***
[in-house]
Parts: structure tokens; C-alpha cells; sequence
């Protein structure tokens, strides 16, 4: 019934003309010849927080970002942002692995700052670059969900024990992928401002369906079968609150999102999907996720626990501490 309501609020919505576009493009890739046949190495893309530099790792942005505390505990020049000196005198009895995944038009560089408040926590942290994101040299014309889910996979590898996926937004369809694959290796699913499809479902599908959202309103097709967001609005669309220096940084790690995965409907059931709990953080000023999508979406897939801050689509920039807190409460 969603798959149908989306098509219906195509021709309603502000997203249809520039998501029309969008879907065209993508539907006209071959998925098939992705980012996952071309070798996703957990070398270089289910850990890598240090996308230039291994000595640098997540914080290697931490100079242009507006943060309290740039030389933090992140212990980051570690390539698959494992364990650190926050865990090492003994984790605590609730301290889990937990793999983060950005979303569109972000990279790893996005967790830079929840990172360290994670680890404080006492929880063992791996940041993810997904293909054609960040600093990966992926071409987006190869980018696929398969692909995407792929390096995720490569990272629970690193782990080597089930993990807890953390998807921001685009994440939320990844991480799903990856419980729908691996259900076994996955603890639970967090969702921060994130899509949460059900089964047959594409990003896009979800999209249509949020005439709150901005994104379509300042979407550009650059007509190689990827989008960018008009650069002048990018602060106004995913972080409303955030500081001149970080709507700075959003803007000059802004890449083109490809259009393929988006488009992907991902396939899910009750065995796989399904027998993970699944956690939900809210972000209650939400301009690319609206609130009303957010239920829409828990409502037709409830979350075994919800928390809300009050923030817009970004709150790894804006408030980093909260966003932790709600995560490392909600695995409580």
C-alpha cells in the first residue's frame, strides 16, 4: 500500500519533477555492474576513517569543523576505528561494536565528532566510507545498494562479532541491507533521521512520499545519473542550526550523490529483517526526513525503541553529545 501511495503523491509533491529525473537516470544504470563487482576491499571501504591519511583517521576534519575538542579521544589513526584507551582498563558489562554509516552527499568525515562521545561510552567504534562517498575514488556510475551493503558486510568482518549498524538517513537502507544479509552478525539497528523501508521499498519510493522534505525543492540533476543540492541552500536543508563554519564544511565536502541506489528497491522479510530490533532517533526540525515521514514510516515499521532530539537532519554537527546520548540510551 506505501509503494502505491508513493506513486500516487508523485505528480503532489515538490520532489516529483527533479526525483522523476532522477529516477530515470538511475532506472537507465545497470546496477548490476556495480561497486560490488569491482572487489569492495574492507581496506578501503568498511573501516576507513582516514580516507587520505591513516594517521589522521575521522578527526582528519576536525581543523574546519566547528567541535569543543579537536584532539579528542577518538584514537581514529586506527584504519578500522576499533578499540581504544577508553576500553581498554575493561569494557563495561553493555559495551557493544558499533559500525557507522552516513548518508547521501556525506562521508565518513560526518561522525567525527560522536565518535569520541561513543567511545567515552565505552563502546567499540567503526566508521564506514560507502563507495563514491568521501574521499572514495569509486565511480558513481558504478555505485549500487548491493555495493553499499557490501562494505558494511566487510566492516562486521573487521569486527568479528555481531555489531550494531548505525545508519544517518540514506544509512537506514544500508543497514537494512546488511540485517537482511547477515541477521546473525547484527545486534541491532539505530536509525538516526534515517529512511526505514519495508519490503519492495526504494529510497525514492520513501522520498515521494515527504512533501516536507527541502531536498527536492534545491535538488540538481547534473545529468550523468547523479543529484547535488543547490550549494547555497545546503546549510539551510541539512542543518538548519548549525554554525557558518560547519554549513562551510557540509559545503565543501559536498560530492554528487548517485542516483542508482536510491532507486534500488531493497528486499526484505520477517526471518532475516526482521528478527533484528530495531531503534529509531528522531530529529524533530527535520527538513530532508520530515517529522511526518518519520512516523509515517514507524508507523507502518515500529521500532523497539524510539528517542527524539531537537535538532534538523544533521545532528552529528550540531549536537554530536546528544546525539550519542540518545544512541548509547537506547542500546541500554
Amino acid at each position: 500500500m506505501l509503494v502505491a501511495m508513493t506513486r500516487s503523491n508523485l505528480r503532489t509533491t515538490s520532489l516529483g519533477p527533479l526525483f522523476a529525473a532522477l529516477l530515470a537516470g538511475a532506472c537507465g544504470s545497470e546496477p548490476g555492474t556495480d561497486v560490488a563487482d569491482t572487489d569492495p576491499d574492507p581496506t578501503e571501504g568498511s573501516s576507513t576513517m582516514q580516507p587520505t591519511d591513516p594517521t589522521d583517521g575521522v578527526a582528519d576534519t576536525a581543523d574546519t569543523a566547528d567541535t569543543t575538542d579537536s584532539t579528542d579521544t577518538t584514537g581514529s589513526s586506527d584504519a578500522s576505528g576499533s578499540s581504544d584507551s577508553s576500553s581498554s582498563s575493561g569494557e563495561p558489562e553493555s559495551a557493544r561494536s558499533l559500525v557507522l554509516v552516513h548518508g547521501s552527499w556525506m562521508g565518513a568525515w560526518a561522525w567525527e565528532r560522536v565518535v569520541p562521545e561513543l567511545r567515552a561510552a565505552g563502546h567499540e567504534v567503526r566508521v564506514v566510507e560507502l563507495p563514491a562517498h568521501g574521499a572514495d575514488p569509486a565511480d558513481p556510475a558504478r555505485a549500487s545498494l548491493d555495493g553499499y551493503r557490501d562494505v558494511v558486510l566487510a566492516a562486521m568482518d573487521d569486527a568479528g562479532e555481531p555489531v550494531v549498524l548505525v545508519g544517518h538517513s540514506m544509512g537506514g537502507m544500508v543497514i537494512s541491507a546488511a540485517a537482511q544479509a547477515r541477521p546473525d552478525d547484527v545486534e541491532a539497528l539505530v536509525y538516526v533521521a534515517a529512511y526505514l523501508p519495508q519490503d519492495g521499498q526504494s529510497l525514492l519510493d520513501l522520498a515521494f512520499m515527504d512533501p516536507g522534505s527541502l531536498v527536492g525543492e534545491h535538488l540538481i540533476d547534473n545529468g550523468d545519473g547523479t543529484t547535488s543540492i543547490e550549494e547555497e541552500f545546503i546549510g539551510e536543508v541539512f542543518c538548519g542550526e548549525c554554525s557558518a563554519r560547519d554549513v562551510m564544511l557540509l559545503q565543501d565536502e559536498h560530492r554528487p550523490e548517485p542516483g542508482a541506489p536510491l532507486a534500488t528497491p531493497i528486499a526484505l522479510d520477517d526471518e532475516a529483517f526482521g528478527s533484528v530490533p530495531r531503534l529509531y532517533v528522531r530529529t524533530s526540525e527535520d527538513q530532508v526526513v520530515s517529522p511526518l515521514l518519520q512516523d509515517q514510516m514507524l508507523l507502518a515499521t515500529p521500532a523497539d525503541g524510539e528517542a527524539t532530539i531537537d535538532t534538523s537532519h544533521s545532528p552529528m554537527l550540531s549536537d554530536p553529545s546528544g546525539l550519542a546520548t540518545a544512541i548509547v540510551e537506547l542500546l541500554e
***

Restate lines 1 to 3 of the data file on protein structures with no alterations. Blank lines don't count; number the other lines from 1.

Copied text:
[in-house]
Parts: structure tokens; C-alpha cells; sequence
């Protein structure tokens, strides 16, 4: 019934003309010849927080970002942002692995700052670059969900024990992928401002369906079968609150999102999907996720626990501490 309501609020919505576009493009890739046949190495893309530099790792942005505390505990020049000196005198009895995944038009560089408040926590942290994101040299014309889910996979590898996926937004369809694959290796699913499809479902599908959202309103097709967001609005669309220096940084790690995965409907059931709990953080000023999508979406897939801050689509920039807190409460 969603798959149908989306098509219906195509021709309603502000997203249809520039998501029309969008879907065209993508539907006209071959998925098939992705980012996952071309070798996703957990070398270089289910850990890598240090996308230039291994000595640098997540914080290697931490100079242009507006943060309290740039030389933090992140212990980051570690390539698959494992364990650190926050865990090492003994984790605590609730301290889990937990793999983060950005979303569109972000990279790893996005967790830079929840990172360290994670680890404080006492929880063992791996940041993810997904293909054609960040600093990966992926071409987006190869980018696929398969692909995407792929390096995720490569990272629970690193782990080597089930993990807890953390998807921001685009994440939320990844991480799903990856419980729908691996259900076994996955603890639970967090969702921060994130899509949460059900089964047959594409990003896009979800999209249509949020005439709150901005994104379509300042979407550009650059007509190689990827989008960018008009650069002048990018602060106004995913972080409303955030500081001149970080709507700075959003803007000059802004890449083109490809259009393929988006488009992907991902396939899910009750065995796989399904027998993970699944956690939900809210972000209650939400301009690319609206609130009303957010239920829409828990409502037709409830979350075994919800928390809300009050923030817009970004709150790894804006408030980093909260966003932790709600995560490392909600695995409580």